Monday, March 14, 2011

Two Leningrad Novels by English Writers

Two great English novels, Gillian Slovo's Ice Road and Helen Dunmore's The Siege, have the same epic event as their background – the blockade of Leningrad, the 900-day siege of Russia's second capital, when millions died from cold, hunger and nazi forces bombing. (Dunmore also published The Betrayal, 2010, where she follows the fortunes of her heroes from The Siege through the last years of Stalin's rule).  

Both novels came out roughly at the same time and have the same subject matter (Stalin's purges and the siege of Leningrad during the War) and similar story lines and characters. 

What amazed me as a Russian reader is how skilfully both writers portrayed the psychology of the people and realities of life in that unfamiliar country in the long-removed period, the Soviet Union of 1930s. There are no non-Russian characters in Dunmore's novel, and just one, secondary, in Slovo's.

Gillian Slovo opens her novel Ice Road (2004) with a chapter on the story of the Chelyuskin expedition in the early 1930s, an attempt by the Soviet Union to open up a one-season navigation from European north to the Far East via the Arctic.    The expedition ends in disaster, but the successful international rescue effort was made into a huge propaganda success for the Soviet Union. Slovo mentions a little-known theory that the expedition was doomed from the beginning. The episode introduces the main character in the novel, an uneducated cleaner-cook Irina Davydovna, who survives the Chelyuskin disaster, the purges and, finally, the siege, which is described towards the end of the book. 

That is why, perhaps, the title of Slovo's novel may be slightly misleading. The Ice Road, or the Road of Life was the name given to the only route by which supplies could reach the besieged city – over the frozen lake Ladoga to the east of Leningrad. But of course, Ice Road in the title has a broader meaning, referring also to the Chelyuskin voyage, and, metaphorically, to the hardships of people under Stalin's regime.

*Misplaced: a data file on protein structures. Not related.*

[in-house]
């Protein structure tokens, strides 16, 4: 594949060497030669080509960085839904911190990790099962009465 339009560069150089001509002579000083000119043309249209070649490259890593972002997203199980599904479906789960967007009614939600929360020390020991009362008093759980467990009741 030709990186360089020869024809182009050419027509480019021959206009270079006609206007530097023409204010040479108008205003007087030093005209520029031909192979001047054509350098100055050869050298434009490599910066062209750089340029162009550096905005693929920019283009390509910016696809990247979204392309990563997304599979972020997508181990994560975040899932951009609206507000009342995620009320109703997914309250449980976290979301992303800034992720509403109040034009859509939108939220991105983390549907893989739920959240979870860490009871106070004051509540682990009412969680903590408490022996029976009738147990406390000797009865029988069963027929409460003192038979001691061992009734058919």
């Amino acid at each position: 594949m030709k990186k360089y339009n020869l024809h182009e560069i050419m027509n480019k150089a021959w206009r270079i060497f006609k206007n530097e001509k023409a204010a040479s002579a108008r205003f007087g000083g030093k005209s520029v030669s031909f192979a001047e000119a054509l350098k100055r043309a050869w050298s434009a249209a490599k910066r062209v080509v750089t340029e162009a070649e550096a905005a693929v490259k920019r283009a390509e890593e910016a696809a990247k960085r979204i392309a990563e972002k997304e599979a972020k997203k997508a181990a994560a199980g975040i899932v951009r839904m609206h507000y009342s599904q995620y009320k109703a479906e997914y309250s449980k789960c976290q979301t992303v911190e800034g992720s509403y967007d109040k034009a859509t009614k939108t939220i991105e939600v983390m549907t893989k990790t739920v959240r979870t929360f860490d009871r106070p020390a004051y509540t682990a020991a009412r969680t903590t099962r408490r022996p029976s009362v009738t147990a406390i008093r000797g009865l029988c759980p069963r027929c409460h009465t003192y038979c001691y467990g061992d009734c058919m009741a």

Dunmore begins her narrative closer to the War and deals less with Soviet regime, but more with survival of individuals and their personal feelings under extraordinary circumstances. This is perhaps why her narrative is tighter, easier to follow. She writes beautifully, and creates a powerful romantic image of the most Westernised city in Russia.

I think Ice Road has been unfairly overshadowed by The Siege. While stylistically Helen Dunmore may be stronger than Slovo, psychologically characters in Ice Road are treated deeper than in The Siege. Slovo captured the ordinary life and the paranoia of the thirties in Russia in a more striking manner than it comes through in Dunmore's book.
There are perhaps twice as many characters in Slovo's book than in Dunmore's. Russian names may have the usual bewildering effect on a Western reader, but once you get used to it the picture she paints becomes really epic.

Character development is also more inventive. The main character, Irina, grows from a simple house-hand to a well-read, shrewd moral judge of her intellectual superiors.  

Impressive also is Slovo's mastery of first-person-present-tense narration technique, not an easy tool to master for a writer.

Dramatic tension in Slovo's book is incredible even though there is little action. You don't need to be a confident reader with Dunmore, while Slovo asks to make a little effort, but the reward is great.